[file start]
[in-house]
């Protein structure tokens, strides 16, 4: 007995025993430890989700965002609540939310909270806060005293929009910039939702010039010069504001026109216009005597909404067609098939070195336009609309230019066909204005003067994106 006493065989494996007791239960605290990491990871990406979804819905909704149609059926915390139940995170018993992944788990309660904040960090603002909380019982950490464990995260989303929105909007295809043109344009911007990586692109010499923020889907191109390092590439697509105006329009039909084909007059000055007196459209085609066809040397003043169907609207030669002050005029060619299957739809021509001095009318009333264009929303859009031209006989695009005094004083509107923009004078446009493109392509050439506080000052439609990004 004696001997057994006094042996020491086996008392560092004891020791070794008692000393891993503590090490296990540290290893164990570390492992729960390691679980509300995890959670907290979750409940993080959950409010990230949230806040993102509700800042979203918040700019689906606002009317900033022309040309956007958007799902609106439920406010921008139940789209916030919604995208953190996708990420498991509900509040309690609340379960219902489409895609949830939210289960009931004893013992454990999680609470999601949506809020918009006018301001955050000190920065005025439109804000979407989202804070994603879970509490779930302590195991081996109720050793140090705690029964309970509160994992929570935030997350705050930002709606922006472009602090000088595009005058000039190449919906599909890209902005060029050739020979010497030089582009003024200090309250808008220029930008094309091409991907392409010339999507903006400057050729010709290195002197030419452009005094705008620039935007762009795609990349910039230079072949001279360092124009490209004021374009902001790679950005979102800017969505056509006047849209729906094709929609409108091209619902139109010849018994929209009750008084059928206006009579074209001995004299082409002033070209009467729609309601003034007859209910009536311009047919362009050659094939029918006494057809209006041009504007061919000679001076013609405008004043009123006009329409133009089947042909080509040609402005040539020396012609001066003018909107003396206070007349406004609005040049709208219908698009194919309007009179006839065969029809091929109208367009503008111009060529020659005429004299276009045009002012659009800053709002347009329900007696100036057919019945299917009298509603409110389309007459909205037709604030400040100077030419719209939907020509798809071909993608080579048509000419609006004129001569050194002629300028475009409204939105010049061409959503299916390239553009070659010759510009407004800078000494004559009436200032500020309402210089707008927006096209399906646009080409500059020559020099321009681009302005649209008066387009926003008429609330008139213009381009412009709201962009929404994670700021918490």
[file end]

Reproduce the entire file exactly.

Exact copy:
[in-house]
């Protein structure tokens, strides 16, 4: 007995025993430890989700965002609540939310909270806060005293929009910039939702010039010069504001026109216009005597909404067609098939070195336009609309230019066909204005003067994106 006493065989494996007791239960605290990491990871990406979804819905909704149609059926915390139940995170018993992944788990309660904040960090603002909380019982950490464990995260989303929105909007295809043109344009911007990586692109010499923020889907191109390092590439697509105006329009039909084909007059000055007196459209085609066809040397003043169907609207030669002050005029060619299957739809021509001095009318009333264009929303859009031209006989695009005094004083509107923009004078446009493109392509050439506080000052439609990004 004696001997057994006094042996020491086996008392560092004891020791070794008692000393891993503590090490296990540290290893164990570390492992729960390691679980509300995890959670907290979750409940993080959950409010990230949230806040993102509700800042979203918040700019689906606002009317900033022309040309956007958007799902609106439920406010921008139940789209916030919604995208953190996708990420498991509900509040309690609340379960219902489409895609949830939210289960009931004893013992454990999680609470999601949506809020918009006018301001955050000190920065005025439109804000979407989202804070994603879970509490779930302590195991081996109720050793140090705690029964309970509160994992929570935030997350705050930002709606922006472009602090000088595009005058000039190449919906599909890209902005060029050739020979010497030089582009003024200090309250808008220029930008094309091409991907392409010339999507903006400057050729010709290195002197030419452009005094705008620039935007762009795609990349910039230079072949001279360092124009490209004021374009902001790679950005979102800017969505056509006047849209729906094709929609409108091209619902139109010849018994929209009750008084059928206006009579074209001995004299082409002033070209009467729609309601003034007859209910009536311009047919362009050659094939029918006494057809209006041009504007061919000679001076013609405008004043009123006009329409133009089947042909080509040609402005040539020396012609001066003018909107003396206070007349406004609005040049709208219908698009194919309007009179006839065969029809091929109208367009503008111009060529020659005429004299276009045009002012659009800053709002347009329900007696100036057919019945299917009298509603409110389309007459909205037709604030400040100077030419719209939907020509798809071909993608080579048509000419609006004129001569050194002629300028475009409204939105010049061409959503299916390239553009070659010759510009407004800078000494004559009436200032500020309402210089707008927006096209399906646009080409500059020559020099321009681009302005649209008066387009926003008429609330008139213009381009412009709201962009929404994670700021918490």